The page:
My journey to die cut machine fanatic has been a long and winding one.
Thirteen years ago, when I started scrapbooking and I also worked in a scrapbook store, I had access to an Accucut die cut machine anytime that I wanted. But despite the general popularity of solid color die cutting in scrapbooking back then, it never really captured my imagination and I rarely used die cuts in my scrapbooks. I even purchased fancy laser die cuts on occasion but rarely actually used them.
For almost 10 years since then, I have scrapped without regular access to a local scrapbook store. I didn’t miss access to die cutting and so I didn’t feel compelled to invest in a machine of my own. That changed about 2-3 years ago, when I purchased a Cricut baby bug machine on a $69 Thanksgiving Day sale at Michael’s. After some initial experimenting however, that machine became neglected as well. The choices on the cartridges were overwhelming, and I found it impossible to find the image that I wanted or to remember what images I had. My ADHD brain grew impatient with fiddling with settings, and I didn’t like having to use large pieces of paper to get the cut that I wanted. The perfectionist in me did like the ability to cut a shape to exactly the right size for my project design, but most of the time I grew impatient with the hassle of getting that perfection.
Die cutting still hadn’t gotten its hooks into me.
Then, at CHA Winter 2010, Tim Holtz introduced his signature Alterations line of dies with Sizzix. And it’s not exactly a secret that I love everything Tim Holtz…could he convert me to die cutting as well?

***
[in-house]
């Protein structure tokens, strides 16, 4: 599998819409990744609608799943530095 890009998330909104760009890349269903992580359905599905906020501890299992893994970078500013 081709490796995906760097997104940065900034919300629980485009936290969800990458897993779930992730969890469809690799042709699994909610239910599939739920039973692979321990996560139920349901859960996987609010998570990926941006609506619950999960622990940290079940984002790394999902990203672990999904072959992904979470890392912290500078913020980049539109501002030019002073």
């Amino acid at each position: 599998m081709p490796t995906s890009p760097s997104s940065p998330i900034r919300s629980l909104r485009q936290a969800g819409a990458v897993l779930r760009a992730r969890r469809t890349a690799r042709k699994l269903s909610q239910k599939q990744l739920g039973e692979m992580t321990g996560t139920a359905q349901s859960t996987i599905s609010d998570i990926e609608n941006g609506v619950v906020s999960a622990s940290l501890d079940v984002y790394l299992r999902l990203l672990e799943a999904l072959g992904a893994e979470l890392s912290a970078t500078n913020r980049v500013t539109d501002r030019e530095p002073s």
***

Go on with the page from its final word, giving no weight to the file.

I held out for almost 10 months, admiring the dies but not ready to commit to investing in a machine and dies. But a little over a year ago, I finally took the plunge and ordered myself a Sizzix Big Shot machine (now available from Amazon for $49.99)
and a few dies and embossing folders. I was surprised by the immediate obsession that would develop with my new machine after all the years of being “meh” about die cutting. Within 6 weeks I owned at least a dozen dies and had a wishlist of more a mile long.
When I moved to my new kitchen scrap space shortly after getting my machine, a home for my Big Shot was one of my top priorities, because I knew that I wanted it within easy reach. It now sits on top of the storage cubes to the left of the kitchen table spot that I work at.
I use my Big Shot constantly. My most often used die is probably my Sizzix Alterations Tag & Bookplates Die, that cuts a #8 sized tag. It is perfect for so many of my favorite projects. It first got a major workout during the 2010 Holiday Tag Feud between my husband and I. I’ve used it since then to create my monthly tag album. I love that I can make easily make my favorite size of tag out of any paper that I want using the die.
Other favorites include the Tattered Floral, File Tabs, Primitive Hearts, and Ticket Strip Sizzlit. I also absolutely adore the mini magnetic Mover & Shapers dies – a lot of those from the CHA Summer 2011 release are on my shopping list. I’m thrilled that many of the classic shapes that I admired as larger dies but knew were too big for my projects have now been released in the smaller size. I have many minis already, along with the tray for using them in, and use the Mini Labels, Mini Hearts, and Window Bracket quite a bit.